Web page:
TUESDAY While I'm working in the school office, a pupil comes to sign out to go to "the orthodontist". Naturally, I'm suspicious of this and take advice from one of the secretaries. She assures me that this is in order. It appears that dentists have become extinct. I'm amazed. I don't recall a government consultation paper, or even a circular from the LEA. In the afternoon, I drive to Maidstone for a branch meeting of the Secondary Heads Association. General Secretary John Dunford reminds us that key stage 3 results will soon form part of the league tables. Oh joy.
WEDNESDAY A form requesting details for another DfES survey arrives on my desk - the fifth this week. I put it with the others. I'm now close to publishing the results of my long-term research into the "Dane Court phenomenon". This study shows that "whenever a government or quasi-government body, or university department, or A-level sociology student carries out research, whatever the size of the random sample of schools needed, this school will be part of it".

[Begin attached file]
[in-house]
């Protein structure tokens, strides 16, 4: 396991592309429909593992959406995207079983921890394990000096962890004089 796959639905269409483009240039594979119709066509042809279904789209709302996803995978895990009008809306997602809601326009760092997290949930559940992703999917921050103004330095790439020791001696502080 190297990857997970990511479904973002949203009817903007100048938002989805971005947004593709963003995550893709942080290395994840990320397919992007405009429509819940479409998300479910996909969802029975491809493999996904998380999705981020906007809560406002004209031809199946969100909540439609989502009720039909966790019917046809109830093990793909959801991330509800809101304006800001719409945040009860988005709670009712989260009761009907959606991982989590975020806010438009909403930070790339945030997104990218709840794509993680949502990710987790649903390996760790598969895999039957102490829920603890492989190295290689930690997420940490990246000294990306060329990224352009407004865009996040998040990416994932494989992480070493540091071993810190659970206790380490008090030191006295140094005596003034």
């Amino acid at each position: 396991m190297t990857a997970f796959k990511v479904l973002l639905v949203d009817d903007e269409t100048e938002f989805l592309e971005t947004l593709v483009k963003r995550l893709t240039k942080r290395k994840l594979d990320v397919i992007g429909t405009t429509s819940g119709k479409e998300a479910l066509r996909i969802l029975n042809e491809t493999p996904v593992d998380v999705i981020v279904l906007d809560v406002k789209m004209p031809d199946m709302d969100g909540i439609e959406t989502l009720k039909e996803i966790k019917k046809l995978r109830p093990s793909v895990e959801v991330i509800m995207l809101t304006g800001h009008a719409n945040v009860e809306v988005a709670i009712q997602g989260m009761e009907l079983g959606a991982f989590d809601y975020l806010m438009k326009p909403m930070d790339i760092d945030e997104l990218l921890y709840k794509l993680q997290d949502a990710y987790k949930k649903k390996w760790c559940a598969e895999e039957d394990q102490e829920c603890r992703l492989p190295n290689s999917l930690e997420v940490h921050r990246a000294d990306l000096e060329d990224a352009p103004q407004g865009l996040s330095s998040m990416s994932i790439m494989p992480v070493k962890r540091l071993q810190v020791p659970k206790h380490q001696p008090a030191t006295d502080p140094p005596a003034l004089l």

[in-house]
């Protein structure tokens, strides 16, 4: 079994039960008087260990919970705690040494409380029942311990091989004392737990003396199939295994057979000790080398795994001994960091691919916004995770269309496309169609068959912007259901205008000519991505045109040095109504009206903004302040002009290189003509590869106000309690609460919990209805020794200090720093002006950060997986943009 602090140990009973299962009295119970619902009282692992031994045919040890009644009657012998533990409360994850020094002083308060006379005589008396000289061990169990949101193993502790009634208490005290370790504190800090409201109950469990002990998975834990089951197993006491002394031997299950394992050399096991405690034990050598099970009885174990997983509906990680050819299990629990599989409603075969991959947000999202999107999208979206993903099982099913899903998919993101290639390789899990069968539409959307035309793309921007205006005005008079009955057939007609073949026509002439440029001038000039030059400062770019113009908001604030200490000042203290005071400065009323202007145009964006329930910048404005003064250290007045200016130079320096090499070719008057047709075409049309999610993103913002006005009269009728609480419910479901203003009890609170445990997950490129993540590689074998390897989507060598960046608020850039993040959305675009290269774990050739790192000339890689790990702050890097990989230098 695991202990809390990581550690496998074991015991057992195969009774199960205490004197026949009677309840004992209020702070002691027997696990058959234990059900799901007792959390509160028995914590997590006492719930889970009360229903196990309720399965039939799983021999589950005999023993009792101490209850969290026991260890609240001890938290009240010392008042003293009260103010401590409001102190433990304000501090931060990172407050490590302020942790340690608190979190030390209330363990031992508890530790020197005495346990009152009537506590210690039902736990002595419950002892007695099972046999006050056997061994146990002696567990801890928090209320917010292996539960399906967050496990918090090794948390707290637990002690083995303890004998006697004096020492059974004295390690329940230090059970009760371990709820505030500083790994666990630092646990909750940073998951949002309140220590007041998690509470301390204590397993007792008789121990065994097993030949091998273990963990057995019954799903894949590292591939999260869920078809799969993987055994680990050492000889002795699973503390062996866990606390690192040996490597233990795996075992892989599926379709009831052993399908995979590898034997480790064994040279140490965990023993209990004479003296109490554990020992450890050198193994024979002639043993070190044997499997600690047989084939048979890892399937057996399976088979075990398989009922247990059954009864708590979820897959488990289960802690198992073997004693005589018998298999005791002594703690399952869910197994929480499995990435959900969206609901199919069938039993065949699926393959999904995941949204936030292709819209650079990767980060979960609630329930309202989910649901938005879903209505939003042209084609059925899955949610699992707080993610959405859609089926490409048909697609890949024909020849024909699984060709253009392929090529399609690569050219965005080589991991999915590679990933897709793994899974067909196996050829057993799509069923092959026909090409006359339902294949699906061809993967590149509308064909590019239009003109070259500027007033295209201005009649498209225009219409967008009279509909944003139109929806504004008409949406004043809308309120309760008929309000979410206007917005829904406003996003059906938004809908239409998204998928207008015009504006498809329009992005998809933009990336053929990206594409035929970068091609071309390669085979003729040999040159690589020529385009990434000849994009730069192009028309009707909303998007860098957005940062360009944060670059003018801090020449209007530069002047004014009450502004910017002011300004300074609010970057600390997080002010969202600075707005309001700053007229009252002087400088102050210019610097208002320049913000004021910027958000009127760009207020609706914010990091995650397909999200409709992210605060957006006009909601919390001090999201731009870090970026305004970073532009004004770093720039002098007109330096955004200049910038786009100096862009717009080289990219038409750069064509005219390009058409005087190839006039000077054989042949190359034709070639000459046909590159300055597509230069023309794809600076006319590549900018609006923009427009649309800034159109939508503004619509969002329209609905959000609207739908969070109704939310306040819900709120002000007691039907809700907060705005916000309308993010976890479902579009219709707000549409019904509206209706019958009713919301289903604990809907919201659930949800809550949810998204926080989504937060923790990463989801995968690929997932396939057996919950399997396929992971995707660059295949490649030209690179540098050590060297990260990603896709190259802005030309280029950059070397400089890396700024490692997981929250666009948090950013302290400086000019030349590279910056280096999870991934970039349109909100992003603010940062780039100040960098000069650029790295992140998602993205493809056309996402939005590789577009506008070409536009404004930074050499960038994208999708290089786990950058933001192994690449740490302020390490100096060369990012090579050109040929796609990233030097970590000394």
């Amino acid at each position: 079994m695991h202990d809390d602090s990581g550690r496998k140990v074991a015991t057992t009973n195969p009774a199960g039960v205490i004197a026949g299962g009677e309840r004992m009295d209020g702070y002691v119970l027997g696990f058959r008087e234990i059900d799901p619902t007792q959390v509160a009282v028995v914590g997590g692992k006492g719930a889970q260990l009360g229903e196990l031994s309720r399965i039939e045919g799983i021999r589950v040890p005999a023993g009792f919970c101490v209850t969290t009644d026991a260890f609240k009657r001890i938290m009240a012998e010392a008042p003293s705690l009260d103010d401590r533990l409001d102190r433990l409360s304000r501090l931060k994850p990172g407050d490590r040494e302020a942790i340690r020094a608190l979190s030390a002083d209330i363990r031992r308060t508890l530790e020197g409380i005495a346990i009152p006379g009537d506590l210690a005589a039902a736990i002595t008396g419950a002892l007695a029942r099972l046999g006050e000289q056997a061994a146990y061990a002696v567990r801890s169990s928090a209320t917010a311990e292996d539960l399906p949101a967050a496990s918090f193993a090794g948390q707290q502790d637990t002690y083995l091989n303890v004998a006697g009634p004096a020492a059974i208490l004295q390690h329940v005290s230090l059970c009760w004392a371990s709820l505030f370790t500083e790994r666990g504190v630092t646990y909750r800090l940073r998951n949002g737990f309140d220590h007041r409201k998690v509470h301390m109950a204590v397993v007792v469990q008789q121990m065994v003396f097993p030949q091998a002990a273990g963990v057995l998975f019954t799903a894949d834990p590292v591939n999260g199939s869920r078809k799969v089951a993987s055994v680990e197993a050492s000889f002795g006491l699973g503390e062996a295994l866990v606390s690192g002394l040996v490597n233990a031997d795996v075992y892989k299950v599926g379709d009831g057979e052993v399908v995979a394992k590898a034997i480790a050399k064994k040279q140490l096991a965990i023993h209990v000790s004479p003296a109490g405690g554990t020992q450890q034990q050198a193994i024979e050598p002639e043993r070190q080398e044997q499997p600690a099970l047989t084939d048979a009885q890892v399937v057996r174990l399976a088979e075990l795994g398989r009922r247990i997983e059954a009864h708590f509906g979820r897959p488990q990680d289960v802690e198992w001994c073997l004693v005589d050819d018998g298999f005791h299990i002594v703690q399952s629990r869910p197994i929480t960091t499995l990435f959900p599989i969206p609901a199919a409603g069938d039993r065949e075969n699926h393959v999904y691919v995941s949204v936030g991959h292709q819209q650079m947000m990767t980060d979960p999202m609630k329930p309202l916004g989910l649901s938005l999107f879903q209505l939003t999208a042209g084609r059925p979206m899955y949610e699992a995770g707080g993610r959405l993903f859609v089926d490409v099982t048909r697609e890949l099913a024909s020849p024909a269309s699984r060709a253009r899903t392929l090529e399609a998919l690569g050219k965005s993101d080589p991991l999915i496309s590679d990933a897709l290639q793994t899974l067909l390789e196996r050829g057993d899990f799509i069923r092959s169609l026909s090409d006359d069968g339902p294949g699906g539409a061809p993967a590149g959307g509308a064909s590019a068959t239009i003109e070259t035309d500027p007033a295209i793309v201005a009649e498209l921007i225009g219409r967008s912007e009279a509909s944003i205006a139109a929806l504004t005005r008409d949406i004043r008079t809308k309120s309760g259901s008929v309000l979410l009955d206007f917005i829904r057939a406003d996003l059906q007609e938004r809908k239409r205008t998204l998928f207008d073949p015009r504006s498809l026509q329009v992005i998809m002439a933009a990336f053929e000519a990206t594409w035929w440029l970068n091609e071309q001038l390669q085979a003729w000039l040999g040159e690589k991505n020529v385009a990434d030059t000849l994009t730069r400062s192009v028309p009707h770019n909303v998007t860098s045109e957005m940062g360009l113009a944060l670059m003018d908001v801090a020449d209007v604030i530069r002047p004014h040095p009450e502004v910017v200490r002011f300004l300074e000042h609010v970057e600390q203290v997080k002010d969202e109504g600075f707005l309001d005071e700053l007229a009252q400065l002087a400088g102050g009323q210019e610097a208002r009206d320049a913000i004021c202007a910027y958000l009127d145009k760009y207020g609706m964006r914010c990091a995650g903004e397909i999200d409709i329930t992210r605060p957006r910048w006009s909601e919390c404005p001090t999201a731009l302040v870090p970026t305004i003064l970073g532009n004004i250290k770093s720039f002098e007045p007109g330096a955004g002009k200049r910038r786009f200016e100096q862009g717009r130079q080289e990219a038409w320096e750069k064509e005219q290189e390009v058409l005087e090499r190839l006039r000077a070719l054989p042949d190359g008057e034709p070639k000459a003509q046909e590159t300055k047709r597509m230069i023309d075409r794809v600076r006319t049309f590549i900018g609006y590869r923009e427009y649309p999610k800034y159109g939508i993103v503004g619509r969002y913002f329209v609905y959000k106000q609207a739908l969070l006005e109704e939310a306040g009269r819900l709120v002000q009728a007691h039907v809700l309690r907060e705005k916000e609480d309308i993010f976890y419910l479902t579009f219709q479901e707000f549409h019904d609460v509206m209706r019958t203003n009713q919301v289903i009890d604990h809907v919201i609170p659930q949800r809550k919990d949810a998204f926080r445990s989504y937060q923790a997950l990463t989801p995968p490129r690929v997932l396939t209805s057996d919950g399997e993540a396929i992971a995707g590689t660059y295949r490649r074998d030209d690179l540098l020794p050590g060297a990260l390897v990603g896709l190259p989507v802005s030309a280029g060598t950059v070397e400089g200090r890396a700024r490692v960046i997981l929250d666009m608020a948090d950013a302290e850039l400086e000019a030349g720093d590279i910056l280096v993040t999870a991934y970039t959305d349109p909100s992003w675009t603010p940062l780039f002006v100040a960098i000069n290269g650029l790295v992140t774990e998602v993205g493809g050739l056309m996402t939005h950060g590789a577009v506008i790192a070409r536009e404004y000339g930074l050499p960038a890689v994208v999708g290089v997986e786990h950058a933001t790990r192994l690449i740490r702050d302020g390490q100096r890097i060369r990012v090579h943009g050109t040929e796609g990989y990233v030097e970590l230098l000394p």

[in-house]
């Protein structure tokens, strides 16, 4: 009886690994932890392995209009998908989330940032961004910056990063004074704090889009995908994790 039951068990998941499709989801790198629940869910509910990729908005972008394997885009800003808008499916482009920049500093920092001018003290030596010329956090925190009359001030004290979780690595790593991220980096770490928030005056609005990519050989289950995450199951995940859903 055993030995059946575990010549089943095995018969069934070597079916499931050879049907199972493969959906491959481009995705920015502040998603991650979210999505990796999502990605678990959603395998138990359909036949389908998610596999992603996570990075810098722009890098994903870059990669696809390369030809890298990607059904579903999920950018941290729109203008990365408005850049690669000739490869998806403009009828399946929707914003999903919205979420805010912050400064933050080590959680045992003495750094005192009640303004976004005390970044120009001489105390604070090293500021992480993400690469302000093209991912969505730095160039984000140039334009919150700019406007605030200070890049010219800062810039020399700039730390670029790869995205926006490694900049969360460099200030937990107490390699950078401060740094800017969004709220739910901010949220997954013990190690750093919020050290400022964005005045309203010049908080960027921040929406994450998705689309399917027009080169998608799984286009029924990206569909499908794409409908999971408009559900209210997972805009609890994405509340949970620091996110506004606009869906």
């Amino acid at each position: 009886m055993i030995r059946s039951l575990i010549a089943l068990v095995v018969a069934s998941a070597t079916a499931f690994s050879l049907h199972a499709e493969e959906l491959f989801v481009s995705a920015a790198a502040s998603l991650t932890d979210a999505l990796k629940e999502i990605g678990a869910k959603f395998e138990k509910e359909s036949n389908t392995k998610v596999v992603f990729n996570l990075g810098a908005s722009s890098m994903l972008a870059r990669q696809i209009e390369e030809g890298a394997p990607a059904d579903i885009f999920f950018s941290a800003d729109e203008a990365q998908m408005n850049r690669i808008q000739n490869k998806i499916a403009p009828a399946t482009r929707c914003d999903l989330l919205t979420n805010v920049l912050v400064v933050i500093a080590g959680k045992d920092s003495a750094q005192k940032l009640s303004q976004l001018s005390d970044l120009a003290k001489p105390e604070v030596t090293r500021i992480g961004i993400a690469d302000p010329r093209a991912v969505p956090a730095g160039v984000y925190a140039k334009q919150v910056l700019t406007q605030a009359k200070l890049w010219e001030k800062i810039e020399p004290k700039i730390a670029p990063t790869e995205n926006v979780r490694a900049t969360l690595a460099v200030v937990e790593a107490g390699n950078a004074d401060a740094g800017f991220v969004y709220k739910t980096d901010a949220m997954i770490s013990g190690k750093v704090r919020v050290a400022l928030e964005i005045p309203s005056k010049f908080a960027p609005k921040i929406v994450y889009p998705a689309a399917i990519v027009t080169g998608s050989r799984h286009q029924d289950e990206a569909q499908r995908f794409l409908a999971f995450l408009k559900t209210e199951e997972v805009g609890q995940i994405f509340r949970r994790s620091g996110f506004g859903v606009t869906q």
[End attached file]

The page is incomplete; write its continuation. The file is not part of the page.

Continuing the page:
THURSDAY The local rag announces that Status Quo will perform in the town in July. "Who's Status Quo?" asks a pupil. It crosses my mind that I may be getting too old for this job.
FRIDAY A fine day. I patrol the school at lunchtime. Some 600 pupils play football, cricket and tennis or sit and chat. They seem cheerful. Others are rehearsing in the music room, taking part in the athletics club, working in the library or taking extra lessons as exams loom. "Good article in the paper on our Ofsted report wasn't it, Sir?" says one. Maybe I won't take the pension just yet.
Robin Curtis is head of Dane Court grammar school in Broadstairs, Kent